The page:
> news:8i48bvgm45rb5ag4vik7n0n7kptj6j3dah@4ax.com...
    > > On Sat, 03 May 2003 19:25:50 +0100, "Huw Pritchard" <usenet001@pritch.co.uk> wrote:
    > >
    > > |I've bought a small electrical item that makes a buzzing sound, and it's |made me extremely
    > > happy.
    > > |
    > > |I am, of course, referring to an ultrasonic bath. My chain, cassette, an |old rear mech and a
    > > teaspoon are now sparkling clean, with no tedious |farting about with a toothbrush.
    > >
    > > People actually clean their chain, cassette, and deraileurs?
    > >
    > > Amazing.
    > All the major chain manufacturers recommend that you not soak chains as the grease/lube within the
    > links is stripped and increases wear.
    >
    >
    >

    So re-lube them.

    ~Travis
    --
    travis57 at megalink dot net

    travis5765.homelinux.net, Primary Administrator TF Custom Electronics, Owner/Founder/Developer
    (current project: Automotive exhaust flame-thrower)
     
  7. Nelson Binch

    Nelson Binch Guest

    "Technician" <travis57@nospam.megalink.net> wrote in message
    news:MPG.191ee0f7ceebf2ff989952@news.megalink.net...
    | In article <wr5ta.28354$1s1.419295@newsfeeds.bigpond.com>, dktbailey@bigpond.com says...
    | >
    | > P e t e F a g e r l i n <pete@petefagerlin.com> wrote in message
    | > news:8i48bvgm45rb5ag4vik7n0n7kptj6j3dah@4ax.com...
    | > > On Sat, 03 May 2003 19:25:50 +0100, "Huw Pritchard" <usenet001@pritch.co.uk> wrote:
    | > >
    | > > |I've bought a small electrical item that makes a buzzing sound, and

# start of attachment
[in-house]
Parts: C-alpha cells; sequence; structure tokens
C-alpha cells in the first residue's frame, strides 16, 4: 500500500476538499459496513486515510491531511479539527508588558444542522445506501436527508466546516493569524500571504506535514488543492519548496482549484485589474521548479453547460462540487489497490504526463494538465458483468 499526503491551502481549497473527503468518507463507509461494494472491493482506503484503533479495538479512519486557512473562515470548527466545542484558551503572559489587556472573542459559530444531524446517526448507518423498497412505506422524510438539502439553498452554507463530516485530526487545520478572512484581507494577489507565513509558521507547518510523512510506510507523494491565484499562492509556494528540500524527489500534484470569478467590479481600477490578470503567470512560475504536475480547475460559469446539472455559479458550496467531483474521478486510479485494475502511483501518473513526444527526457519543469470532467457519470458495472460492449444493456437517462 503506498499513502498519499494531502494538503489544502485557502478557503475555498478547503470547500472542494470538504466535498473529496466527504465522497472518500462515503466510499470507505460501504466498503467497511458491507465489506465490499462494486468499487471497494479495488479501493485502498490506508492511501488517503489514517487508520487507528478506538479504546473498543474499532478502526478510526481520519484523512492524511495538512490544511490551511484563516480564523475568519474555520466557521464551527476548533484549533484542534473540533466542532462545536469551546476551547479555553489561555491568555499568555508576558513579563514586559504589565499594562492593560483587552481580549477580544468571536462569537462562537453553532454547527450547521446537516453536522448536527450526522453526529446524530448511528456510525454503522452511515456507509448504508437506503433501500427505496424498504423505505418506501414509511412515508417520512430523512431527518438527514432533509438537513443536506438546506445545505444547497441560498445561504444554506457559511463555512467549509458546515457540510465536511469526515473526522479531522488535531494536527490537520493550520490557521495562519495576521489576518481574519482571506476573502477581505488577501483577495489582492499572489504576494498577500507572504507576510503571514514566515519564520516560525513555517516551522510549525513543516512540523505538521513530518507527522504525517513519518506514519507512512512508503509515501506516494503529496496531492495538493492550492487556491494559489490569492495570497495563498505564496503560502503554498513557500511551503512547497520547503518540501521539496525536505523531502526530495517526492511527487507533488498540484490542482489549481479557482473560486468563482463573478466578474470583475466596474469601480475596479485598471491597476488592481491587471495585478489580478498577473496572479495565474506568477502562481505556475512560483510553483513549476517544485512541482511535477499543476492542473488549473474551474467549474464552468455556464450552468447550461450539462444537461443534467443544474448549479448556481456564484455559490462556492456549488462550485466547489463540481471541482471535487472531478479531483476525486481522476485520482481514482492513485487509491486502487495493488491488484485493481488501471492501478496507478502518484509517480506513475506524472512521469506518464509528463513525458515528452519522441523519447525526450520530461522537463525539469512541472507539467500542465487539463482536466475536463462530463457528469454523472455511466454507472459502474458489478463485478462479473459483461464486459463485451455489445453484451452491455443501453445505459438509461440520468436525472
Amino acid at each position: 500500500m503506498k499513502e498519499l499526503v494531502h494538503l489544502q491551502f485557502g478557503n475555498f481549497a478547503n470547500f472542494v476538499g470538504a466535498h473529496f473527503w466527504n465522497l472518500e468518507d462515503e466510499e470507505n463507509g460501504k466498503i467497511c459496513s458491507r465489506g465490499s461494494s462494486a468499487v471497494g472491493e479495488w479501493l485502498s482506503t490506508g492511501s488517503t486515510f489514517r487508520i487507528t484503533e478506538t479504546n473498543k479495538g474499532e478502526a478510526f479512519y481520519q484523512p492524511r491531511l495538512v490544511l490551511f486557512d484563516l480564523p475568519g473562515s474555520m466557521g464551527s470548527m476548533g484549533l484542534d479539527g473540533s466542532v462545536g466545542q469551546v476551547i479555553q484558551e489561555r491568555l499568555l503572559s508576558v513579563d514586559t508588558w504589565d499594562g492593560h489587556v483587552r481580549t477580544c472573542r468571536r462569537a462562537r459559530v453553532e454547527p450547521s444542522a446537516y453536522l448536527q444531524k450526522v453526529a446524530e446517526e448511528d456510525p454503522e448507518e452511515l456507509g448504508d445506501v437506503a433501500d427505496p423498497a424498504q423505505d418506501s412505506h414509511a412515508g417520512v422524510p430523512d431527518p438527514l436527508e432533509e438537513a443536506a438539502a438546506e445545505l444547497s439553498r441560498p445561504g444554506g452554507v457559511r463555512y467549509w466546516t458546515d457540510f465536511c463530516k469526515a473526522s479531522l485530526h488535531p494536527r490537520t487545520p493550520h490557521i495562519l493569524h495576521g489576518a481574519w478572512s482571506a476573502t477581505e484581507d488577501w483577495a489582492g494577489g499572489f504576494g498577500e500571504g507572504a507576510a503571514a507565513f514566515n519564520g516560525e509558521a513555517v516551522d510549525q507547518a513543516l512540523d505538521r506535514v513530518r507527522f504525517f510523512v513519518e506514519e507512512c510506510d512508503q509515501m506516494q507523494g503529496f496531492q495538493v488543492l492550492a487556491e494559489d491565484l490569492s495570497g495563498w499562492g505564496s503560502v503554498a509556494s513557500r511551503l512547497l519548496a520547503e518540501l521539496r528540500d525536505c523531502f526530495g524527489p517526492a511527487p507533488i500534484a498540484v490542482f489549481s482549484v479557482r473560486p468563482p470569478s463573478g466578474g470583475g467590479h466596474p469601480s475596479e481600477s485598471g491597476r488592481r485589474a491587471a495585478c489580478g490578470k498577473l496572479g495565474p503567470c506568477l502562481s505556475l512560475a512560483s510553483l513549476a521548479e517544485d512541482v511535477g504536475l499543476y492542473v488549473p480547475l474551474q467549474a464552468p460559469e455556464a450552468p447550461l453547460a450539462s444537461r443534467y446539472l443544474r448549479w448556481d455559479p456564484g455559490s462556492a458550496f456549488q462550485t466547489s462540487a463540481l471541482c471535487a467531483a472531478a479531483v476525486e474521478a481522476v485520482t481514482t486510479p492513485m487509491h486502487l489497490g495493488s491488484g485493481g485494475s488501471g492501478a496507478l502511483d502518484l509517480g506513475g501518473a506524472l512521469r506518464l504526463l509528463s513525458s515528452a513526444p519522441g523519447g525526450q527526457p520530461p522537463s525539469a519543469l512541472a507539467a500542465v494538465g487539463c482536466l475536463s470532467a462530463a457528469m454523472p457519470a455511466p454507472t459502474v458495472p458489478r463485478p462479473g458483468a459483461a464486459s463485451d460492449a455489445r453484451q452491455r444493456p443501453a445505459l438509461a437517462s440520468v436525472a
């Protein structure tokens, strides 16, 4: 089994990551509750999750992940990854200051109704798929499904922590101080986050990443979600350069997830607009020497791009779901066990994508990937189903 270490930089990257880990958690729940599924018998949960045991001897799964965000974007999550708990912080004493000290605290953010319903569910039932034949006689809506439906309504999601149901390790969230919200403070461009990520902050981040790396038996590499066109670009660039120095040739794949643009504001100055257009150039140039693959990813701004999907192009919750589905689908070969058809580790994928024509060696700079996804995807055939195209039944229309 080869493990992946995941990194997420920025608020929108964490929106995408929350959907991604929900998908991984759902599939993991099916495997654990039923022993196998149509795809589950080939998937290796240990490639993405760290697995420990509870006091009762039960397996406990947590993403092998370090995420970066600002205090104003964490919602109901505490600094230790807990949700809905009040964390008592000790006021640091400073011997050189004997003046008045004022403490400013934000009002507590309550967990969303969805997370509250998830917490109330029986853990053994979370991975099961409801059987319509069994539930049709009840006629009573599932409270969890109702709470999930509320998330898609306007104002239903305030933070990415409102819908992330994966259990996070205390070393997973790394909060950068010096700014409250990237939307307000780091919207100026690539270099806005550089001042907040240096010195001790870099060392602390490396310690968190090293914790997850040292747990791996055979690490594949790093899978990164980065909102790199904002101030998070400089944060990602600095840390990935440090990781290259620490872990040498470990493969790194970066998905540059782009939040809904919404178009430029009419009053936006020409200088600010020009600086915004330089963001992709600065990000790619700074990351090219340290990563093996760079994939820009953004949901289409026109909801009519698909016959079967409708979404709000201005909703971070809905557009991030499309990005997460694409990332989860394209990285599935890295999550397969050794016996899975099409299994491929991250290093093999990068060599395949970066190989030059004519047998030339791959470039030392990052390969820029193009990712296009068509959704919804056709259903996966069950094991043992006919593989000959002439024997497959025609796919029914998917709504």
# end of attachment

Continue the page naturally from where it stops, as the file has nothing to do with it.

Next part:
it's
    | > > |made me extremely happy.
    | > > |
    | > > |I am, of course, referring to an ultrasonic bath. My chain,
    cassette, an
    | > > |old rear mech and a teaspoon are now sparkling clean, with no tedious |farting about with a
    | > > toothbrush.
    | > >
    | > > People actually clean their chain, cassette, and deraileurs?
    | > >
    | > > Amazing.
    | > All the major chain manufacturers recommend that you not soak chains as
    the
    | > grease/lube within the links is stripped and increases wear.
    | >
    | >
    | >
    |
    | So re-lube them.

    <opens up the instruction sheet from a SRAM PC-58 chain>

    No mention is made against soaking the chain, though it does say not to use acidic degreasers (note:
    the USAF now prohibits the use of Simple Green on airframes.)

    I soak chains in Agitene, then rinse in very hot water (Agitene water-solublizes grease) then let it
    air dry. Then I soak the chain liberally with Pro-Link and let it dry, wiping it before
    installation. No worries.

    ---
    __o _`\(,_ Cycling is life, (_)/ (_) all the rest, just details. Nelson Binch =^o.o^=
    http://intergalax.com

    Checked by AVG anti-virus system (http://www.grisoft.com). Version: 6.0.476 / Virus Database: 273 -
    Release Date: 4/24/2003
     
  8. Bill Wheeler

    Bill Wheeler Guest

    On Sat, 03 May 2003 15:29:32 -0400, ClydesdaleMTB <ClydesdaleMTB@netscape.net> wrote:

    >